you know, if they know about this program, I can help them I can walk them through, I can provide stuff for them, I can, you know, help them answer questions or guide them in the right direction in order to get those questions answered. It's one thing that I really want to express here today, too, is that we are here to help. If you just call me and ask me a question. That's okay. The same thing with the training center, you know, people turn and walk away from their trade, you know, not knowing how to look for work, for starters, not knowing how, what direction to go to get services, or if they're even available, not realizing that you have meetings to bond with other people that are doing the same thing that you're doing really super important. You gotta you have to get involved to be the change, you know, they they run into some kind of a barrier, or somebody that says something just stupid, you know, and they turn and decide that they want to go a different direction. If they need help with that, then they just need to ask the question. And they need to know that there's more of us out here that are willing to help and want them to succeed. And that's what we're here for is to help them succeed.Joe Cadwell:
So I understand Penny, that you also have two other programs that you're overseeing, aside from the ODOT program, what can you tell us about thosePenny Painter:
Multnomah County to be specific, has a program, it's called the Multnomah County Workforce Development Program support services for apprentices. And that program is not as big as the bully program. So but it kind of mirrors that program. If you're an apprentice in your first year, and you're in a construction related trade, then this program is open to you. And it also provides help getting tools, boots, rain gear, paying for certain certifications, things like that. The travel, it is a little bit smaller program. So if they travel more than 60 miles, I will help them for like in the first week. And you know, for sure, get some mileage money to get back and forth to work. This is a program where I can actually buy a bus pass. So if somebody was, you know, having to take the bus to work to, you know, get their ducks in a row and get their driver's license back and things like that, then we can help with that. The childcare support, it's on a as needed basis on a case by case. Because it isn't enough money in that whole contract to sustain you know, several people with childcare. So what I usually do is I try to help with emergency childcare or while they're trying to get into the other program or another program, like if they were applying for the emergency or the early, early related daycare through DHS, and they didn't have a setup yet, then I could help pay for the first couple of weeks of their childcare the first month or so. So you have any questions about that program?Joe Cadwell:
know that? I guess the only question I have Penny does that work in conjunction with the ODOT program? Is it possible for an apprentice to get say a grant for the tools from the ODOT program and additionally, the tools from the Multnomah county workforce dev lopment program?Penny Painter:
Oh, that's a very good question. No. Everything sums up like the polio program and use tools as an example, you can get up to $600. If you have gotten $250 from that program, and then we moved over to the Multnomah County, you still wouldn't be able to go above that cap. I see. Okay, same thing vice versa. It's one program or the other.Joe Cadwell:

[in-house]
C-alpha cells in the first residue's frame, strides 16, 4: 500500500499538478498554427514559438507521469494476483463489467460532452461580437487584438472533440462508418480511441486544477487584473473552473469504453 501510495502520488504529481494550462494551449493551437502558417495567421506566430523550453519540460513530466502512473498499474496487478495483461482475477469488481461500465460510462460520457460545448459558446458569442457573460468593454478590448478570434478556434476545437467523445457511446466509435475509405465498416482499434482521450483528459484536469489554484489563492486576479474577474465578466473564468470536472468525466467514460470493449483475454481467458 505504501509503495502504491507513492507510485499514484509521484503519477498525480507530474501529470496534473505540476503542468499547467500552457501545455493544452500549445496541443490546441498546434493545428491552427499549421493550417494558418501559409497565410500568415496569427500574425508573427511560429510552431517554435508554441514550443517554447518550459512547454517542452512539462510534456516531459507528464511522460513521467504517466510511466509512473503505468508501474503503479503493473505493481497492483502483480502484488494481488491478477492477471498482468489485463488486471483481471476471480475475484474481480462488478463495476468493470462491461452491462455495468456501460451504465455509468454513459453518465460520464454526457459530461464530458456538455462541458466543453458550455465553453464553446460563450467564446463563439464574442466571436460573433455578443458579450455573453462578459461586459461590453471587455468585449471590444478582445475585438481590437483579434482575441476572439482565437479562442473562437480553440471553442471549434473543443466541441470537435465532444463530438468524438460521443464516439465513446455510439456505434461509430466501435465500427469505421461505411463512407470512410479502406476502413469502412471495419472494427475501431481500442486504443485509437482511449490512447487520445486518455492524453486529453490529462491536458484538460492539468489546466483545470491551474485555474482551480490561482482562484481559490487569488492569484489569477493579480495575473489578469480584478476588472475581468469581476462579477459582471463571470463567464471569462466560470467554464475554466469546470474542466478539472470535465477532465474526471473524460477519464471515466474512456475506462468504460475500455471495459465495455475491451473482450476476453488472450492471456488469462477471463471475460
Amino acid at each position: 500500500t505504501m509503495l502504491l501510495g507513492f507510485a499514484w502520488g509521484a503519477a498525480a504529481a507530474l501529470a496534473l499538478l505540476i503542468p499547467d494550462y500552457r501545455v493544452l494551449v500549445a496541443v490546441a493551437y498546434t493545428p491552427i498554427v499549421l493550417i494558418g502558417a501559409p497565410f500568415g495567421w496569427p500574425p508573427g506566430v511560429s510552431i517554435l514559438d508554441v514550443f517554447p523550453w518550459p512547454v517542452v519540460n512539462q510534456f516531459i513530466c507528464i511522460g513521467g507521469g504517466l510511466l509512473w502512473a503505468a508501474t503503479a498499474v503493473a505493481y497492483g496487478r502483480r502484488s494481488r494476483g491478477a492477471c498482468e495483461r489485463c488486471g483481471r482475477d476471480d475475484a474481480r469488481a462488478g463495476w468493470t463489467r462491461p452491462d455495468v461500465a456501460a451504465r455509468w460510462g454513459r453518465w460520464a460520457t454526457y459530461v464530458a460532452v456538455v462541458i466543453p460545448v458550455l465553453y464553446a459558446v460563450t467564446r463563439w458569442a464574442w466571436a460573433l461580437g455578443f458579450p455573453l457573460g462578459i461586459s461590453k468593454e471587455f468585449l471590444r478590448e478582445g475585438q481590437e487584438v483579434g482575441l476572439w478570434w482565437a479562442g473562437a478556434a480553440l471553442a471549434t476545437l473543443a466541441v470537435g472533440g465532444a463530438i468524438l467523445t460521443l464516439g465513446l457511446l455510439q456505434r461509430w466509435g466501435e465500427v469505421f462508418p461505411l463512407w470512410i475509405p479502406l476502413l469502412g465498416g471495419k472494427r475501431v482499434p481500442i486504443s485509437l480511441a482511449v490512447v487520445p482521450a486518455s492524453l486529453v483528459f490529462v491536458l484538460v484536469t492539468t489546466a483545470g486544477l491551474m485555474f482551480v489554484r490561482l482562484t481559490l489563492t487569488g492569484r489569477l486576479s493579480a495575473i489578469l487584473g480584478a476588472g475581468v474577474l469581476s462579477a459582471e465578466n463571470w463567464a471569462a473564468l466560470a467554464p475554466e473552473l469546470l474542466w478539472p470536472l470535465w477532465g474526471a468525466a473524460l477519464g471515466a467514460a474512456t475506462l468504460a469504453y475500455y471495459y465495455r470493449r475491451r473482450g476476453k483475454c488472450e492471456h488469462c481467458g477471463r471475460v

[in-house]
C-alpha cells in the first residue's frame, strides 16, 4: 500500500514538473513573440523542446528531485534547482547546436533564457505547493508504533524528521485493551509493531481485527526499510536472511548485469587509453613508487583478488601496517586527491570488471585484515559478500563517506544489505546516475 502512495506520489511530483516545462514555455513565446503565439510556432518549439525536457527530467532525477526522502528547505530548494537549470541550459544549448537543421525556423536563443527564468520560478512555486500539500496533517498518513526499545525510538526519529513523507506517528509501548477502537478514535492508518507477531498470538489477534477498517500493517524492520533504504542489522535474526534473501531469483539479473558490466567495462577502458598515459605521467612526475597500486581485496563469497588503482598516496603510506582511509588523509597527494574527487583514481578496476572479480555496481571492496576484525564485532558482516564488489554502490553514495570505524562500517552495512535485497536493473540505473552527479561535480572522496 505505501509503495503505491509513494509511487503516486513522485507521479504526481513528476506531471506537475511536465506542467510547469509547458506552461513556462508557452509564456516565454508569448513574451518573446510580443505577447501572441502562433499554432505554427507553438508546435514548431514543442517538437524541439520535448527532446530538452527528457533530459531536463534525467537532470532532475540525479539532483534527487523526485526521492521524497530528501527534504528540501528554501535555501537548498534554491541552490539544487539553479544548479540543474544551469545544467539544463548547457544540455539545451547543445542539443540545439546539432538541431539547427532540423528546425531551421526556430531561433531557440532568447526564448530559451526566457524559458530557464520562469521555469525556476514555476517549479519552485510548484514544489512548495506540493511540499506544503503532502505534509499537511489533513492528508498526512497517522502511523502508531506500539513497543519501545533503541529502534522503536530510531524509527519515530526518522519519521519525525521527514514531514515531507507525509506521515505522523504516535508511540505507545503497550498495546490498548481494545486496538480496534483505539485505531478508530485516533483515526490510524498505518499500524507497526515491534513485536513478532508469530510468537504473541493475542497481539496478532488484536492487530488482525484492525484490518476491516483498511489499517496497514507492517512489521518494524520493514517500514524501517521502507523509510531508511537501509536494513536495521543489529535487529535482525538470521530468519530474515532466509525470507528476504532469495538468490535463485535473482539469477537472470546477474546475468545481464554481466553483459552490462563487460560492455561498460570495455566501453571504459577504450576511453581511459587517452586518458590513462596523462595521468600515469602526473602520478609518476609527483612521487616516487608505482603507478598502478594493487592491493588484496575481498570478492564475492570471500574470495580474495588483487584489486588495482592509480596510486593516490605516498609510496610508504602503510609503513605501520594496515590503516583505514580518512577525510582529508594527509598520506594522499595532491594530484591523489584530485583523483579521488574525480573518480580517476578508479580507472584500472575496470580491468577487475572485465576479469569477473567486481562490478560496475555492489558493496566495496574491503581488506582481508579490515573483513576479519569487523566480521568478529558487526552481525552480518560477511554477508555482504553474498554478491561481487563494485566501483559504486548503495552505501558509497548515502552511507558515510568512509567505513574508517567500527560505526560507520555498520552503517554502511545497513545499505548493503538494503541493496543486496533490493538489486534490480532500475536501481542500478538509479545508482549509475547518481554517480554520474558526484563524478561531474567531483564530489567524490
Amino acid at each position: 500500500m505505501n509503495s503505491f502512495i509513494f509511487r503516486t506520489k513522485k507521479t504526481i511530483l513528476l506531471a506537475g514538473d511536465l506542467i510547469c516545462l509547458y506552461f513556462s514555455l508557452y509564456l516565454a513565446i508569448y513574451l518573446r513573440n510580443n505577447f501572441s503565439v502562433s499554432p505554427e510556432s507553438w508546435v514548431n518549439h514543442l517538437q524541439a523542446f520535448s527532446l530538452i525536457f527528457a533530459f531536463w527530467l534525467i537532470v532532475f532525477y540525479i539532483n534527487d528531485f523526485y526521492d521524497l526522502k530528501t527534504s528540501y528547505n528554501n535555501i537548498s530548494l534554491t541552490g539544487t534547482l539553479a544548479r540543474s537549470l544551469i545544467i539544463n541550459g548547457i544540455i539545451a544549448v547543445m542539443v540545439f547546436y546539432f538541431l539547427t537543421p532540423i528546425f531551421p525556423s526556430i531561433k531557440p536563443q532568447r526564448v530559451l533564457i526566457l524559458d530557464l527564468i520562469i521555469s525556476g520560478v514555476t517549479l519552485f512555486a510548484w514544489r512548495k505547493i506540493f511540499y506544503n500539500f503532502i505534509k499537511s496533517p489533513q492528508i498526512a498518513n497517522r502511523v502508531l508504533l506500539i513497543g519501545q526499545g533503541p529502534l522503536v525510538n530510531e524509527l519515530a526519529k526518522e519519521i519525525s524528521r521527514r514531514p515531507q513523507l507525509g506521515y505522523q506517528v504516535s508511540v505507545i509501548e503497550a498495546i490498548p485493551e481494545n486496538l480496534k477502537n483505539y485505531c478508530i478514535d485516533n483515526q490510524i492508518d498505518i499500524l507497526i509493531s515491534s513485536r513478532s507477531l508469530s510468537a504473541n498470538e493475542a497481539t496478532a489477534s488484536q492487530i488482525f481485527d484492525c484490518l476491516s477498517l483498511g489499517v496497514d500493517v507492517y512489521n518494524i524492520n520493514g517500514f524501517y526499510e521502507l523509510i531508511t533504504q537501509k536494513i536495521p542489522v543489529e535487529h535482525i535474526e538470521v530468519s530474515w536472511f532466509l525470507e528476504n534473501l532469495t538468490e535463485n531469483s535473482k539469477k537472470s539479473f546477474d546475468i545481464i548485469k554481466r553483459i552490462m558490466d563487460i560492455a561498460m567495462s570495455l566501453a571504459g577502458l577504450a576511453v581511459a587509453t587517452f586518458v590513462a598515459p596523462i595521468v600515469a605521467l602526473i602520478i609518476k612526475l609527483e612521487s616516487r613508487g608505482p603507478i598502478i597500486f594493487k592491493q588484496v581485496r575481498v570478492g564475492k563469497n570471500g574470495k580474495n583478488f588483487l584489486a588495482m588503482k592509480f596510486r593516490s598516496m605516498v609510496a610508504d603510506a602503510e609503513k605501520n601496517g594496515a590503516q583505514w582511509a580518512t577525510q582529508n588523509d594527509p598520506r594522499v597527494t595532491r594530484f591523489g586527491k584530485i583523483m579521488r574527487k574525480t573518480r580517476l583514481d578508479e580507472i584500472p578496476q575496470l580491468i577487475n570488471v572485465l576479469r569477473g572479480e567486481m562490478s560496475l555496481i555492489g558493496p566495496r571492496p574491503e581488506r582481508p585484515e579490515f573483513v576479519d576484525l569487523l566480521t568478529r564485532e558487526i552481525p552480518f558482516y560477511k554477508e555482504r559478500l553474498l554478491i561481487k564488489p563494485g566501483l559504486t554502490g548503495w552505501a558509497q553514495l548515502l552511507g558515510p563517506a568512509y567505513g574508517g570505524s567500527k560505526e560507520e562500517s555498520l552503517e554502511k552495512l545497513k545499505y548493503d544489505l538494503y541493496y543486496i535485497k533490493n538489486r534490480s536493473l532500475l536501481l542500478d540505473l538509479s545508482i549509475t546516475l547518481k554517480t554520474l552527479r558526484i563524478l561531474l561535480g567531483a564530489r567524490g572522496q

Understood. Okay. And then the the third program that you're working with is the apprenticeship USA grant. What can you tell us about that?Penny Painter:
So the apprentice USA grant apprenticeship USA grant is out of the Higher Education Coordinating commission. And now that grant is one that any apprentice in the in the construction trades can apply for, it's only up to the maximum of $250, no matter what they get from that program. So if somebody for some reason, like you know, didn't want to look for their, you know, financial proof or didn't want to submit it, or whatever the case, they can apply it to that program. And or I can move them into that program, let's say somebody qualify, or somebody applies for one of the other programs, and they don't qualify because of their income or somebody else's income is usually the case, then I can move them directly into the apprentice USA grant. And there's no proof of income required. So I can still help them. That's the key. That program covers the tools and PP gear only up to a certain amount. Can we do that though. And that's an again, the top cap is $250. And the transportation related costs up to $100. And we have actually certain certificate certifications, and exam fees that they can then relate to their construction work, of course, of up to $150. And so if they had some kind of a particular training program that they needed to take in order to, you know, get a job or stay in a job or something to that effect, then they could get help with that.Joe Cadwell:
There's a lot a lot of just amazing programs, again, available for our apprentices. Where would people go to find out more information about all these wonderful programs? Penny?Penny Painter:
My email is Penny [email protected]Joe Cadwell:
I'll make sure and add that to the show notes. Penny. Well, again, thank you so much for your taking your time to be on the show to explain to our listeners all these valuable programs that are available to them when they decide to take on a career in the heavy highway construction trades.Penny Painter:
Thank you, Joe. I really do appreciate, you know, the help of getting the word out about the programs and you know, my best advertisement is our apprentices. And so they spread the word out there and so anybody that hears this, please do spread the word about the support services.